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Italy Proposes Tax-Cutting 2016 Budget

by Ulrika Lomas, Brussels

16 October 2015

During its October 15 meeting, the Italian Cabinet approved the draft 2016 Stability (Budget) Law, which includes proposals for property and corporate tax cuts.

As previously announced by Italy's Premier Matteo Renzi, the proposals include the elimination of local property and service taxes on primary residences in 2016. Also included are proposals for the repeal of the property tax and the regional tax on production for the agricultural sector. The property tax on factory fixtures and fittings would also be repealed.

The proposals run contrary to an earlier recommendation from the European Commission that Italy should shift its heavy tax burdens on labor and capital onto property and consumption.

However, the new Budget confirms that the corporate tax rate will be cut from 27.5 percent to 24 percent in 2017. The Government may seek approval from the Commission for a more relaxed fiscal stance to enable it to phase in this cut starting in 2016, by cutting the rate to 26 percent.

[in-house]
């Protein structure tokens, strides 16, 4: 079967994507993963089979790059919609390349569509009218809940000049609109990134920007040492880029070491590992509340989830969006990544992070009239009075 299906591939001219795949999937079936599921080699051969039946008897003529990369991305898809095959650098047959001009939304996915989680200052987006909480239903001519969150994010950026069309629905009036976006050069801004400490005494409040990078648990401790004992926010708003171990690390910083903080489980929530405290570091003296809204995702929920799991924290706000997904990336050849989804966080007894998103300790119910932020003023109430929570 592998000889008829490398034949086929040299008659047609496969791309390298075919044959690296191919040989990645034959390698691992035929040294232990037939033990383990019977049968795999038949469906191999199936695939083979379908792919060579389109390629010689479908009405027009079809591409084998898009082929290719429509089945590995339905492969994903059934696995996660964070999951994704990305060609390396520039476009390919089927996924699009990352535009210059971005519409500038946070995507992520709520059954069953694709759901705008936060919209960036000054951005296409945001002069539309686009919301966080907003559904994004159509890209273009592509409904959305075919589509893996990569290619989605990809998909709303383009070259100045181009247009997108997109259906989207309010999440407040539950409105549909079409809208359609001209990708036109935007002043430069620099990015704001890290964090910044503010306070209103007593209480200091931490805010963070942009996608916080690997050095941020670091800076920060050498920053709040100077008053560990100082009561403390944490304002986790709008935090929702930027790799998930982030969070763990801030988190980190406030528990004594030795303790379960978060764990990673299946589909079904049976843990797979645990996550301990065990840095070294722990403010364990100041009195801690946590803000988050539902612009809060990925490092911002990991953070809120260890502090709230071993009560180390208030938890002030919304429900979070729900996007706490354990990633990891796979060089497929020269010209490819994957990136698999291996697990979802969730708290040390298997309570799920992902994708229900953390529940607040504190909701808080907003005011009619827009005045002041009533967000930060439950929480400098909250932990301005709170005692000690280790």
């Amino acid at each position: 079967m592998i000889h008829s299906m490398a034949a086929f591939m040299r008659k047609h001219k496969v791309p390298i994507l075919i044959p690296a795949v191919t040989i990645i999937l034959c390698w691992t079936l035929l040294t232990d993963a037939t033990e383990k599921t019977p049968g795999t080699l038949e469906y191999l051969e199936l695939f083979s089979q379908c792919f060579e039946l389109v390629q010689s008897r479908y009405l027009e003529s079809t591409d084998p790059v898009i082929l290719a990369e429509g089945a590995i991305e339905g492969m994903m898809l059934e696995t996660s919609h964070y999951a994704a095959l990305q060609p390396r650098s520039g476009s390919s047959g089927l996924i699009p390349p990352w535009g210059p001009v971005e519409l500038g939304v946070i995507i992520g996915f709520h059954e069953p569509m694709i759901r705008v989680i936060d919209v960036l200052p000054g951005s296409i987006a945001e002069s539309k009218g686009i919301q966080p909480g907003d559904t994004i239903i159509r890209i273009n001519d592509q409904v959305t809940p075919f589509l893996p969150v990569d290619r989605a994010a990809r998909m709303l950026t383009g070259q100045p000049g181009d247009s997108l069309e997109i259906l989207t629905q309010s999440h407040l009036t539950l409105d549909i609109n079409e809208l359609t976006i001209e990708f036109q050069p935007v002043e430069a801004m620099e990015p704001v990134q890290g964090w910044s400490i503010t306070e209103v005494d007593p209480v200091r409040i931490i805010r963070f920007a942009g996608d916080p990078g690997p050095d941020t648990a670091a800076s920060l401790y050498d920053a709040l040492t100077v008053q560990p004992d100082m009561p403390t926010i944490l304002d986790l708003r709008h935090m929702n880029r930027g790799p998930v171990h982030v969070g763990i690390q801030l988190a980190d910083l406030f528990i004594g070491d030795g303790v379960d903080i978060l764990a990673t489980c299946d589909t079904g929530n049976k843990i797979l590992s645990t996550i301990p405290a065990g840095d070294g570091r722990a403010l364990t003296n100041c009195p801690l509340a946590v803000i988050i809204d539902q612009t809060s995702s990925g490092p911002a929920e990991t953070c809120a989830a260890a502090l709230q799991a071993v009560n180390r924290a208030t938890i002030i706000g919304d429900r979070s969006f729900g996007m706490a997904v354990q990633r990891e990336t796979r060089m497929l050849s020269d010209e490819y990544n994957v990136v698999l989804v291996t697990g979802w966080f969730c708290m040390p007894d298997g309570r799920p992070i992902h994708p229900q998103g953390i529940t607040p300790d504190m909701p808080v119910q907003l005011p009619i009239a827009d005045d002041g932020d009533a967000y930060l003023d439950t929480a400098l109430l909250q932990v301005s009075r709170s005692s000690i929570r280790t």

The current EUR15,000 (USD17,030) annual income threshold for access to the 15 percent fixed tax regime available for self-employed individuals is to be raised by EUR10,000, with a higher increase for professionals to EUR30,000. The five percent fixed rate available for start-ups is to be available for their first five years of operations (rather than the present three years).

Employees and pensioners who have a separate business will be allowed access to the fixed rate, as long as their annual wages and/or pensions do not exceed EUR30,000.

Other measures in the Budget include increased depreciation of 140 percent for machinery and equipment purchased in the period from October 15, 2015, to December 31, 2016. The tax break will cover all types of productive investments, including computer purchases.

The 50 percent tax credit for expenses incurred in restructuring buildings is to be extended for a further year to end-2016, and its availability for related purchases of furniture and large domestic appliances has also been reconfirmed. The 65 percent tax credit for energy-saving spending on properties will be similarly renewed.

Finally, the Cabinet confirmed that the existing legislative "safeguard clauses" will be "totally deactivated." These clauses would have meant compulsory increases to fuel excise taxes and to value added tax rates from the beginning of next year.

TAGS: individuals | tax | investment | business | European Commission | property tax | law | real-estate | employees | retirement | corporation tax | tax credits | professionals | self-employment | legislation | tax rates | Italy | tax breaks | individual income tax | business investment | Europe

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